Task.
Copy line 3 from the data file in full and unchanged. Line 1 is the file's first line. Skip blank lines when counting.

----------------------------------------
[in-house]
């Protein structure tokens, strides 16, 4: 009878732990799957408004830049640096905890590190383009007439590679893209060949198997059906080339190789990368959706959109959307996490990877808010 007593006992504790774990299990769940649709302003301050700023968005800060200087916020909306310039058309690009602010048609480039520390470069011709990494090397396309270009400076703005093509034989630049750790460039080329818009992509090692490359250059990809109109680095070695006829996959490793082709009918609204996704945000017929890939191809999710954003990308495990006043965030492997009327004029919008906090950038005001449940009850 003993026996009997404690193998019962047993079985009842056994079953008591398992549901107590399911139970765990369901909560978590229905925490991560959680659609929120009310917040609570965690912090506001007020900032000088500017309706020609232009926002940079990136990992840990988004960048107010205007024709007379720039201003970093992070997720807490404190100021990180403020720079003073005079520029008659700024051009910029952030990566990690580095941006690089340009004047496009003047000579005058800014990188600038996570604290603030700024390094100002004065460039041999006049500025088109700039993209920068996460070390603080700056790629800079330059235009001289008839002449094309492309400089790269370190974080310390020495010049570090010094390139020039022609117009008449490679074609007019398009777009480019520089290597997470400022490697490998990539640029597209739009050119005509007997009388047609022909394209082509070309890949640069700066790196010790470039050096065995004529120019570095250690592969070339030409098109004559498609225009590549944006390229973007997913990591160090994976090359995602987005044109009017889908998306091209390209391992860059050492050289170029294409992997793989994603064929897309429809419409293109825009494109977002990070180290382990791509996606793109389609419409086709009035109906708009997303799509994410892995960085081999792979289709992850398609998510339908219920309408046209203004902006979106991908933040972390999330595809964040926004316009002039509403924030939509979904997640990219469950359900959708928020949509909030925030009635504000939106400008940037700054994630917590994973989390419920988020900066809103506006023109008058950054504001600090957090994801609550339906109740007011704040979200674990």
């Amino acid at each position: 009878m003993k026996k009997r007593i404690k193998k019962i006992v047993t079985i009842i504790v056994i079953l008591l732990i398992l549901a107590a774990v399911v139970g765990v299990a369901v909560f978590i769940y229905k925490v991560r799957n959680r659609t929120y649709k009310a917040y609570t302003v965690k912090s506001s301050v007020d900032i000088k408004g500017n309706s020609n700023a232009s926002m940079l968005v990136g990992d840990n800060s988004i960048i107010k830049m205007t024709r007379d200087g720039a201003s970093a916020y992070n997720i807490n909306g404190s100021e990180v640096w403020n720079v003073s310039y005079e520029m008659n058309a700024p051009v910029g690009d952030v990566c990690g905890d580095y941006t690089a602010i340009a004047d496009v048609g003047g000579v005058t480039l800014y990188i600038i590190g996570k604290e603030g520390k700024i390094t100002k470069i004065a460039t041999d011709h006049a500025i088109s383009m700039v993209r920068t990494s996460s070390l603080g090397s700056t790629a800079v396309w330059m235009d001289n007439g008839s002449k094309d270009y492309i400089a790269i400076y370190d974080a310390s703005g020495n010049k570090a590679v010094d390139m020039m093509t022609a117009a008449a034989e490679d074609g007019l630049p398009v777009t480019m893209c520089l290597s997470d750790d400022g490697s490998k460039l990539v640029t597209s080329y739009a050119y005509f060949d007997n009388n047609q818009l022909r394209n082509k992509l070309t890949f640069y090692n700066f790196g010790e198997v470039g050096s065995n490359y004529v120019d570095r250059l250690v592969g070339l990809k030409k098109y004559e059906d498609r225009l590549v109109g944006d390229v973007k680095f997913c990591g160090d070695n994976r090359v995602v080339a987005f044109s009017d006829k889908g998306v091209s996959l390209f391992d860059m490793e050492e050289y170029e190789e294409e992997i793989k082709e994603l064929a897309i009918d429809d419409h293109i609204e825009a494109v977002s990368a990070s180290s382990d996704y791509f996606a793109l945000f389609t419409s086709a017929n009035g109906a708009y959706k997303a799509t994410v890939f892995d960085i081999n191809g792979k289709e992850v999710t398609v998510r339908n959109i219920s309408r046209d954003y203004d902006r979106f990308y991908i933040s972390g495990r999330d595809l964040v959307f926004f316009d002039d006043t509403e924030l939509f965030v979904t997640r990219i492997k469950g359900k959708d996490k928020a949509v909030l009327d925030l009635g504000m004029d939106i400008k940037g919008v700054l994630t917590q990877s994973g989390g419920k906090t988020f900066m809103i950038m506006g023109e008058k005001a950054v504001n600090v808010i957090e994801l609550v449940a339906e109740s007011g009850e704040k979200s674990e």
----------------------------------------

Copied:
């Amino acid at each position: 009878m003993k026996k009997r007593i404690k193998k019962i006992v047993t079985i009842i504790v056994i079953l008591l732990i398992l549901a107590a774990v399911v139970g765990v299990a369901v909560f978590i769940y229905k925490v991560r799957n959680r659609t929120y649709k009310a917040y609570t302003v965690k912090s506001s301050v007020d900032i000088k408004g500017n309706s020609n700023a232009s926002m940079l968005v990136g990992d840990n800060s988004i960048i107010k830049m205007t024709r007379d200087g720039a201003s970093a916020y992070n997720i807490n909306g404190s100021e990180v640096w403020n720079v003073s310039y005079e520029m008659n058309a700024p051009v910029g690009d952030v990566c990690g905890d580095y941006t690089a602010i340009a004047d496009v048609g003047g000579v005058t480039l800014y990188i600038i590190g996570k604290e603030g520390k700024i390094t100002k470069i004065a460039t041999d011709h006049a500025i088109s383009m700039v993209r920068t990494s996460s070390l603080g090397s700056t790629a800079v396309w330059m235009d001289n007439g008839s002449k094309d270009y492309i400089a790269i400076y370190d974080a310390s703005g020495n010049k570090a590679v010094d390139m020039m093509t022609a117009a008449a034989e490679d074609g007019l630049p398009v777009t480019m893209c520089l290597s997470d750790d400022g490697s490998k460039l990539v640029t597209s080329y739009a050119y005509f060949d007997n009388n047609q818009l022909r394209n082509k992509l070309t890949f640069y090692n700066f790196g010790e198997v470039g050096s065995n490359y004529v120019d570095r250059l250690v592969g070339l990809k030409k098109y004559e059906d498609r225009l590549v109109g944006d390229v973007k680095f997913c990591g160090d070695n994976r090359v995602v080339a987005f044109s009017d006829k889908g998306v091209s996959l390209f391992d860059m490793e050492e050289y170029e190789e294409e992997i793989k082709e994603l064929a897309i009918d429809d419409h293109i609204e825009a494109v977002s990368a990070s180290s382990d996704y791509f996606a793109l945000f389609t419409s086709a017929n009035g109906a708009y959706k997303a799509t994410v890939f892995d960085i081999n191809g792979k289709e992850v999710t398609v998510r339908n959109i219920s309408r046209d954003y203004d902006r979106f990308y991908i933040s972390g495990r999330d595809l964040v959307f926004f316009d002039d006043t509403e924030l939509f965030v979904t997640r990219i492997k469950g359900k959708d996490k928020a949509v909030l009327d925030l009635g504000m004029d939106i400008k940037g919008v700054l994630t917590q990877s994973g989390g419920k906090t988020f900066m809103i950038m506006g023109e008058k005001a950054v504001n600090v808010i957090e994801l609550v449940a339906e109740s007011g009850e704040k979200s674990e």